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Greek exposure to Cyprus: the unintended consequences of restructuring

Europe failed to properly address the consequences of the Greek debt restructuring. The crisis came back with a vengeance when the Cypriot crisis even

Publishing date
13 August 2013

The restructuring of Greek government debt contributed significantly to the downfall of the Cypriot banking system and Laiki and Bank of Cyprus in particular. Laiki lost 2.3–2.5bn EUR on these assets and Bank of Cyprus 1.8bn, representing around 60 % of the banks’ total equity. When the restructuring was undertaken, however, the European policy system did not pro-actively address its repercussions on Cypriot banks. This blog investigates the fragility of Greek banks to similar adverse surprises from Cyprus (without taking a stance on the likelihood of that possibility) and argues that Europe should be prepared to react.

Cypriot assets form a non-negligible part of the balance sheet of Greek banks. The figure below shows that they dwarf exposures on other Southern European countries by orders of magnitude. In 2013Q1, the Greek exposure to Cyprus totaled 9bn EUR. This represented 16.5 % of the total capital of the Greek banking system.

Exposure of Greek banks to selected Southern European countries.

greek_cyprus_exposure

Note: The spike in the share in 2012Q2 was a consequence of the temporary capital shortfall of Greek banks following the country’s sovereign debt restructuring.

Source: Bruegel based on BIS (cross-border exposure data) and ECB (capital and reserves).

Greek debt restructuring was arguably delayed to safeguard the stability of the European financial system. Yet, French banks – while having the largest exposure to Greece pre-crisis - still had a share below the Greek banks’ exposure to Cyprus. Their Greek claims as a share of total capital and reserves peaked at 14.2 % in 2009Q1 and stayed above 10 % until 2010Q2. In addition, Greek banks are in a weaker position to raise new capital.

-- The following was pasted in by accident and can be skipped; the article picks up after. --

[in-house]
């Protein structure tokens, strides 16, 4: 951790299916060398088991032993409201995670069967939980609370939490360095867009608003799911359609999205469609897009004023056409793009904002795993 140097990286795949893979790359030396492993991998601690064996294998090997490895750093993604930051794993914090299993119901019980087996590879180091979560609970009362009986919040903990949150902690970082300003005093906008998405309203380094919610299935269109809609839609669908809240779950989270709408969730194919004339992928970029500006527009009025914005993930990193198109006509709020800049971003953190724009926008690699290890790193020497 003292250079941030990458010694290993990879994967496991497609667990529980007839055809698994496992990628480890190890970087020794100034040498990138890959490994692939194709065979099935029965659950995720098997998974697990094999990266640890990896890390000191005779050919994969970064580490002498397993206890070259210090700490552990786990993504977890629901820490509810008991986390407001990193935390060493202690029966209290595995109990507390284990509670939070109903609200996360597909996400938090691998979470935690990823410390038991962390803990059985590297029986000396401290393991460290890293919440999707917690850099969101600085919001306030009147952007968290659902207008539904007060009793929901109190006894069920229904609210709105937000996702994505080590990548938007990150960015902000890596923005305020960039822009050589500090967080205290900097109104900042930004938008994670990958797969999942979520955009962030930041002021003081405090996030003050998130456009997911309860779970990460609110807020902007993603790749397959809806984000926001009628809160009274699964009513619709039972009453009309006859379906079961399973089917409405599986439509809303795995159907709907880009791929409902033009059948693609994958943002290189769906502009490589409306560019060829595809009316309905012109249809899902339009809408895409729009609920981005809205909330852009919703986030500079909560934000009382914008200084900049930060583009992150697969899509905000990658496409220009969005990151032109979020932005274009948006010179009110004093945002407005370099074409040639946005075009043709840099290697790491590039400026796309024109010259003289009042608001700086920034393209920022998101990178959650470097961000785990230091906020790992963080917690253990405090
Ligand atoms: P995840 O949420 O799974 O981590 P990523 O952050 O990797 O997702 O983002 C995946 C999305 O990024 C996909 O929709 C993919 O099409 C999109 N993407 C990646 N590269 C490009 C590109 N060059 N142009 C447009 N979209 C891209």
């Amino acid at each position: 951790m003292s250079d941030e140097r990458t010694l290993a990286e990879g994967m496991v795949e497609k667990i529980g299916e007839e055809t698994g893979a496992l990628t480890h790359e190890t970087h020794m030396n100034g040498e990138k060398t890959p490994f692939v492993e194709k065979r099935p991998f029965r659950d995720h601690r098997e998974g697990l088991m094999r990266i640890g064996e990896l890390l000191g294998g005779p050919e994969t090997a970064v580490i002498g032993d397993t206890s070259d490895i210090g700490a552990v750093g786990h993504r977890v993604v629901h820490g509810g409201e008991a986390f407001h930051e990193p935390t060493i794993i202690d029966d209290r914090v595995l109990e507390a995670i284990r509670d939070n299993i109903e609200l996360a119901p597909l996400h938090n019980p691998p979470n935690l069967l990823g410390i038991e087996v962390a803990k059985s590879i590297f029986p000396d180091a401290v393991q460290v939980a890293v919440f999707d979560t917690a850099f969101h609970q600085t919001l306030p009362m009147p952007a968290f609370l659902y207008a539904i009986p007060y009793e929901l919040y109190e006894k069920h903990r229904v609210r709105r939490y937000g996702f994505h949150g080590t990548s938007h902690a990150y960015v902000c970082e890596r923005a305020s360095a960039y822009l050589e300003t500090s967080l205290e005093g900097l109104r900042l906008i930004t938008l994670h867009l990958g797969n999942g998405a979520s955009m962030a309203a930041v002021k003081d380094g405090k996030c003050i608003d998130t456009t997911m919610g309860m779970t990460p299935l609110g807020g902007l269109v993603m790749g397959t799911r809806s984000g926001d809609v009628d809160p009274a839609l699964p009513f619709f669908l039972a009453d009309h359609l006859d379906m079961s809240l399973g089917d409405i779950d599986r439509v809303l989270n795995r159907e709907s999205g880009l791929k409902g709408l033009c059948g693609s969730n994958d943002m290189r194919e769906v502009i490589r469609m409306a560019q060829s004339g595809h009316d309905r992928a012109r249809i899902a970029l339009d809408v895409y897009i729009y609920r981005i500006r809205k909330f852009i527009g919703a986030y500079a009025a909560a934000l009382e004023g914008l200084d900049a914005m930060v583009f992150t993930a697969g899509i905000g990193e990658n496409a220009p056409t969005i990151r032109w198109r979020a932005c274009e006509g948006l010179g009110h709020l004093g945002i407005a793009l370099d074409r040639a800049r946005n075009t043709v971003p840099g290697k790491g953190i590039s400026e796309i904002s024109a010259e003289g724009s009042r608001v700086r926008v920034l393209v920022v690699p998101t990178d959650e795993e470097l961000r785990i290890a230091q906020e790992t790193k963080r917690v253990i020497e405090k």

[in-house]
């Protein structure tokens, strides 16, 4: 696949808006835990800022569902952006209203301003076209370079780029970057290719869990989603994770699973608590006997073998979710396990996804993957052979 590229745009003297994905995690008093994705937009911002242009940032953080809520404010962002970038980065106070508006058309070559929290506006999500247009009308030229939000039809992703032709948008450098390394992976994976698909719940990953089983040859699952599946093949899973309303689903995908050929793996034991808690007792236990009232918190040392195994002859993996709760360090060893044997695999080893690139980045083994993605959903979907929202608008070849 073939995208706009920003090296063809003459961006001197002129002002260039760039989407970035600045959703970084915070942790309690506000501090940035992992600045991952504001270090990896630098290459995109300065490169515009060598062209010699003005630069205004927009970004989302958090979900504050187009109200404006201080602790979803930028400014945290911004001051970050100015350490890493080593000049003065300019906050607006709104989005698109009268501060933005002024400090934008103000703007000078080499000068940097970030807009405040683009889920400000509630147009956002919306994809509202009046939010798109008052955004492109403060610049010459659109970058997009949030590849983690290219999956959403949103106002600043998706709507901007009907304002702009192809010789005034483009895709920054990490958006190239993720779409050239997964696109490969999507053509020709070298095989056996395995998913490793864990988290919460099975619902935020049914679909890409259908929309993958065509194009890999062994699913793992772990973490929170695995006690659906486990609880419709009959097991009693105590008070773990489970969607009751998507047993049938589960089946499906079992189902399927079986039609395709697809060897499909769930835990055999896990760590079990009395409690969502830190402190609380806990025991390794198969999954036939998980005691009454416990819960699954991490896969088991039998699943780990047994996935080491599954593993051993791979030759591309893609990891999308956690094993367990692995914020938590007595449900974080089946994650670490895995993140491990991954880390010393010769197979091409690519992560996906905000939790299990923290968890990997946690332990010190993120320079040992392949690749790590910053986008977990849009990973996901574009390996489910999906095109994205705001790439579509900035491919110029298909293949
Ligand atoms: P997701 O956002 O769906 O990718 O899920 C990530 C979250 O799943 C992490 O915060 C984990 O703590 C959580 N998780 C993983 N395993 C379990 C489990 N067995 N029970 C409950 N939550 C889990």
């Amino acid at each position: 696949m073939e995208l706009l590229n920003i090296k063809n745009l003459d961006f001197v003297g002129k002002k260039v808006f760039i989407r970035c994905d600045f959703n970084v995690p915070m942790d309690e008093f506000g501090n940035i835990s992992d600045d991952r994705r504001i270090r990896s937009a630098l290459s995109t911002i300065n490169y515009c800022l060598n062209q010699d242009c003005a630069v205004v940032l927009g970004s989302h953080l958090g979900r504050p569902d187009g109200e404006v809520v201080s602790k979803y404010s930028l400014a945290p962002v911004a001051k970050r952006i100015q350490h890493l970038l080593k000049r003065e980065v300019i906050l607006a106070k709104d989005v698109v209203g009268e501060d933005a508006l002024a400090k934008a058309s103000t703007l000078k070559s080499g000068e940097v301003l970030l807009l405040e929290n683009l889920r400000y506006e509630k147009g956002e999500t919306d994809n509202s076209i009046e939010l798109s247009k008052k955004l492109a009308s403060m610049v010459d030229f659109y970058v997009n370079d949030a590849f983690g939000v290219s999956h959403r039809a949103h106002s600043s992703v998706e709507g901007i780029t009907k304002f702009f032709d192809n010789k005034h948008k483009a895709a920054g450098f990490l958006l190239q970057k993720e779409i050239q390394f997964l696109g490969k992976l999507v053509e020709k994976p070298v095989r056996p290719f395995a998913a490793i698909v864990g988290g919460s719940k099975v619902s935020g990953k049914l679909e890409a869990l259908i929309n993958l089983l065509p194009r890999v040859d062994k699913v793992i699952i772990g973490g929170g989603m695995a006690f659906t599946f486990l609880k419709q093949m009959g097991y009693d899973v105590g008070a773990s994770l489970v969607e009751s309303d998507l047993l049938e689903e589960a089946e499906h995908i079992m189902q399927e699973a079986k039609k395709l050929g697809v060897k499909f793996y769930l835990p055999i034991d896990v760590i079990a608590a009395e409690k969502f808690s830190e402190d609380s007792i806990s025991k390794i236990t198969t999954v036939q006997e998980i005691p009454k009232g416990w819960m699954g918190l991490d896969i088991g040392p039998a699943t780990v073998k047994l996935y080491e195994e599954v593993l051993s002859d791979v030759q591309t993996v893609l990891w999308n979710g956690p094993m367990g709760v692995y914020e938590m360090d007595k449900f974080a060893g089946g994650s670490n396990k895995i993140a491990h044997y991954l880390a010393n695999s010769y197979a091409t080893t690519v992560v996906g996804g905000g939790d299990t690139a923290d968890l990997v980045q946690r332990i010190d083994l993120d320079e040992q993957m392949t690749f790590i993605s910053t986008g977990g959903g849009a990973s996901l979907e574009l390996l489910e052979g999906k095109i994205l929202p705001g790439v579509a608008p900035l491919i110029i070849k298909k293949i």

Europe failed to properly address the consequences of the Greek debt restructuring. The crisis came back with a vengeance when the Cypriot crisis eventually came to the fore. Steil and Walker note a similar interdependency in the Iberian peninsula, with claims by Spanish banks on Portugal totaling 13.4 % of total capital and reserves in 2013Q1. Our colleague Ashoka Mody has argued that more debt restructurings may be needed. If they are, Europe should be better prepared to act swiftly. Delaying the resolution of the consequences of restructuring is risky.

About the authors

  • Guntram B. Wolff

    Guntram Wolff is the Director of Bruegel. Over his career, he has contributed to research on European political economy and governance, fiscal, monetary and financial policy, climate change and geoeconomics. Under his leadership, Bruegel has been regularly ranked among the top global think tanks and has grown in influence and impact with a team of now almost 40 recognized scholars and around 65 total staff. Bruegel is also recognized for its outstanding transparency.

    A recognized thought leader and academic, he regularly testifies at the European Finance Ministers' ECOFIN meeting, the European Parliament, the German Parliament (Bundestag) and the French Parliament (Assemblée Nationale). From 2012-16, he was a member of the French prime minister's Conseil d'Analyse Economique. In 2018, then IMF managing director Christine Lagarde appointed him to the external advisory group on surveillance to review the Fund’s priorities. In 2021, he was appointed to the G20 high level independent panel on pandemic prevention, preparedness and response. He is also a professor (part-time) at the Solvay Brussels School of Université Libre de Bruxelles, where he teaches economics of European integration.

    He joined Bruegel from the European Commission, where he worked on the macroeconomics of the euro area and the reform of euro area governance. Prior to joining the Commission, he was coordinating the research team on fiscal policy at Deutsche Bundesbank. He also worked as an external adviser to the International Monetary Fund.

    He holds a PhD in economics from the University of Bonn and studied in Bonn, Toulouse, Pittsburgh and Passau. He taught economics at the University of Pittsburgh and at Université libre de Bruxelles. He has published numerous papers in leading academic journals. His columns and policy work are published and cited in leading international media and policy outlets. Guntram is fluent in German, English, French and has good notions of Bulgarian and Spanish.

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